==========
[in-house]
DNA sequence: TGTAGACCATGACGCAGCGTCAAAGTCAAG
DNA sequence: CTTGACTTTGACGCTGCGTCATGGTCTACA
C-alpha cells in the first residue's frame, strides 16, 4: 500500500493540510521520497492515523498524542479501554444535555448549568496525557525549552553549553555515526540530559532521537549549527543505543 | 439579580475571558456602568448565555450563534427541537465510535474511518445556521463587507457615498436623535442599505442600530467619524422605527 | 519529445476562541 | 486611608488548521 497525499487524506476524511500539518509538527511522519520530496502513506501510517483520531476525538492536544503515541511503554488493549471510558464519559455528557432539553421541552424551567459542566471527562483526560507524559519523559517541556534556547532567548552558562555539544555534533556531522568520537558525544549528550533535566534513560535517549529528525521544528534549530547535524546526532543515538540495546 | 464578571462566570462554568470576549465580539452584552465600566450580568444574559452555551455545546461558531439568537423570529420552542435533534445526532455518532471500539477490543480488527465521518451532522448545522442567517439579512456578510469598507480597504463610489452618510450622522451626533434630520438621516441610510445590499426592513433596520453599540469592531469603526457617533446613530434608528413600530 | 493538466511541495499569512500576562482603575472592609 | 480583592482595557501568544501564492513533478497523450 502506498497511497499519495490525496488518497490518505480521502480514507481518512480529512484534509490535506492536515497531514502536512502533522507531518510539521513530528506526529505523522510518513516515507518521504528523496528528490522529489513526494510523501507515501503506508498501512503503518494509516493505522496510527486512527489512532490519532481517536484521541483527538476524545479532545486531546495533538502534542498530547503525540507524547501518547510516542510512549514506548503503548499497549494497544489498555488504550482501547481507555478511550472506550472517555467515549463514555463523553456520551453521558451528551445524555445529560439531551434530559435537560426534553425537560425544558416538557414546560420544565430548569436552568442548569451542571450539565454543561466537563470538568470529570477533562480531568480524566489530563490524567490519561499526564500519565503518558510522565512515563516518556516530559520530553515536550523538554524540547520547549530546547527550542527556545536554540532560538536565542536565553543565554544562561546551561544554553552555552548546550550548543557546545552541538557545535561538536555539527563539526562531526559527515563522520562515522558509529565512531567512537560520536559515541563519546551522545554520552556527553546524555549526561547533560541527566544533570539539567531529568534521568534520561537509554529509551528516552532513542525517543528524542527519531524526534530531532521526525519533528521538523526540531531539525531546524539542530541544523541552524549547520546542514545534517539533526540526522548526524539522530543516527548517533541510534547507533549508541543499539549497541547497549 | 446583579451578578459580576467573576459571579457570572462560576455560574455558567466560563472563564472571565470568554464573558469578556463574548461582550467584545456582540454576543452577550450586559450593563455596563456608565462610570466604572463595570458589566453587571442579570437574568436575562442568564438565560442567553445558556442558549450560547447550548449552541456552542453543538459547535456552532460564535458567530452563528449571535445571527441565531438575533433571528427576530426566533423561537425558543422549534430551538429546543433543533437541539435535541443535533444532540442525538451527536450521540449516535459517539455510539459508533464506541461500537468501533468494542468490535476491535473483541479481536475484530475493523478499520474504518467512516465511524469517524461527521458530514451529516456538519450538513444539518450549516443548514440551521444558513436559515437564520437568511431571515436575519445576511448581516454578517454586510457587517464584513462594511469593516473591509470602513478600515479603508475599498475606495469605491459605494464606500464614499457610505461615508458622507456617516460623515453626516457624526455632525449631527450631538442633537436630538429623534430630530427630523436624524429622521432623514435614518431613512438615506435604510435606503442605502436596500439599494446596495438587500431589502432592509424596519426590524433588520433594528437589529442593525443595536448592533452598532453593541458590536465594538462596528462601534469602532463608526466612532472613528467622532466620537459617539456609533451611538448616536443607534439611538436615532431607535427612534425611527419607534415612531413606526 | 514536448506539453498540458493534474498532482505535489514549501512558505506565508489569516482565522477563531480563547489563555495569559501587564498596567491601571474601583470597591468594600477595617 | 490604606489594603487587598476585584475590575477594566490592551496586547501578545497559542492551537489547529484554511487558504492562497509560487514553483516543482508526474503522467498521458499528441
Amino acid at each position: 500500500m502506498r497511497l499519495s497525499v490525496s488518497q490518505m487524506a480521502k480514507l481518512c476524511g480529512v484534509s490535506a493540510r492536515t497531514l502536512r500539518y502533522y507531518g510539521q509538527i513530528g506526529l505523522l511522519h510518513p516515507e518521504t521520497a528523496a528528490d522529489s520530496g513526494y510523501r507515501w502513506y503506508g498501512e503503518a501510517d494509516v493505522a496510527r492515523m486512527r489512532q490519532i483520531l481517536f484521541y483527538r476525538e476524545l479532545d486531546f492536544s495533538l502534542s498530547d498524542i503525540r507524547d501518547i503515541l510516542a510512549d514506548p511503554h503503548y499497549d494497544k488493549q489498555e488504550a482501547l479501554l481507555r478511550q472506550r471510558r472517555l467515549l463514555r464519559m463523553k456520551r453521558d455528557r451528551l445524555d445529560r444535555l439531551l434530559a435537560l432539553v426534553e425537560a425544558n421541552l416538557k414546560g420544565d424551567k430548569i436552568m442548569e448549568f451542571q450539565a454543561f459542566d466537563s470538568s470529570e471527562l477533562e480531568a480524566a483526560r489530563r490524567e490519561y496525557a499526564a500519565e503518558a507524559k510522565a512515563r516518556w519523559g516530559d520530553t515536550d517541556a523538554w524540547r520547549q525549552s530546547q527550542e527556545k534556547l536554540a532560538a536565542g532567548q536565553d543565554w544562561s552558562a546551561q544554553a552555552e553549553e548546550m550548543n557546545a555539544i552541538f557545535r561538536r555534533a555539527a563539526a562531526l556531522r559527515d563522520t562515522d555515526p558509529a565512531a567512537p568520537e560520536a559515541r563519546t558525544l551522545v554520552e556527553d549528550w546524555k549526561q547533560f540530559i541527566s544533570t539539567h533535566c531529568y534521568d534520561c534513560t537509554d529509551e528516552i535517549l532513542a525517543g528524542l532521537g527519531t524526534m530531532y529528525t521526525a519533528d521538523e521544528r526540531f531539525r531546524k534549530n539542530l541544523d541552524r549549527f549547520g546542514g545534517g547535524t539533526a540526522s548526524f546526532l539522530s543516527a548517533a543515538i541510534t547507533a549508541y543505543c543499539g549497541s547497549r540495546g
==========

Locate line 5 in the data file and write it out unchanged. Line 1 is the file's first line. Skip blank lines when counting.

Amino acid at each position: 500500500m502506498r497511497l499519495s497525499v490525496s488518497q490518505m487524506a480521502k480514507l481518512c476524511g480529512v484534509s490535506a493540510r492536515t497531514l502536512r500539518y502533522y507531518g510539521q509538527i513530528g506526529l505523522l511522519h510518513p516515507e518521504t521520497a528523496a528528490d522529489s520530496g513526494y510523501r507515501w502513506y503506508g498501512e503503518a501510517d494509516v493505522a496510527r492515523m486512527r489512532q490519532i483520531l481517536f484521541y483527538r476525538e476524545l479532545d486531546f492536544s495533538l502534542s498530547d498524542i503525540r507524547d501518547i503515541l510516542a510512549d514506548p511503554h503503548y499497549d494497544k488493549q489498555e488504550a482501547l479501554l481507555r478511550q472506550r471510558r472517555l467515549l463514555r464519559m463523553k456520551r453521558d455528557r451528551l445524555d445529560r444535555l439531551l434530559a435537560l432539553v426534553e425537560a425544558n421541552l416538557k414546560g420544565d424551567k430548569i436552568m442548569e448549568f451542571q450539565a454543561f459542566d466537563s470538568s470529570e471527562l477533562e480531568a480524566a483526560r489530563r490524567e490519561y496525557a499526564a500519565e503518558a507524559k510522565a512515563r516518556w519523559g516530559d520530553t515536550d517541556a523538554w524540547r520547549q525549552s530546547q527550542e527556545k534556547l536554540a532560538a536565542g532567548q536565553d543565554w544562561s552558562a546551561q544554553a552555552e553549553e548546550m550548543n557546545a555539544i552541538f557545535r561538536r555534533a555539527a563539526a562531526l556531522r559527515d563522520t562515522d555515526p558509529a565512531a567512537p568520537e560520536a559515541r563519546t558525544l551522545v554520552e556527553d549528550w546524555k549526561q547533560f540530559i541527566s544533570t539539567h533535566c531529568y534521568d534520561c534513560t537509554d529509551e528516552i535517549l532513542a525517543g528524542l532521537g527519531t524526534m530531532y529528525t521526525a519533528d521538523e521544528r526540531f531539525r531546524k534549530n539542530l541544523d541552524r549549527f549547520g546542514g545534517g547535524t539533526a540526522s548526524f546526532l539522530s543516527a548517533a543515538i541510534t547507533a549508541y543505543c543499539g549497541s547497549r540495546g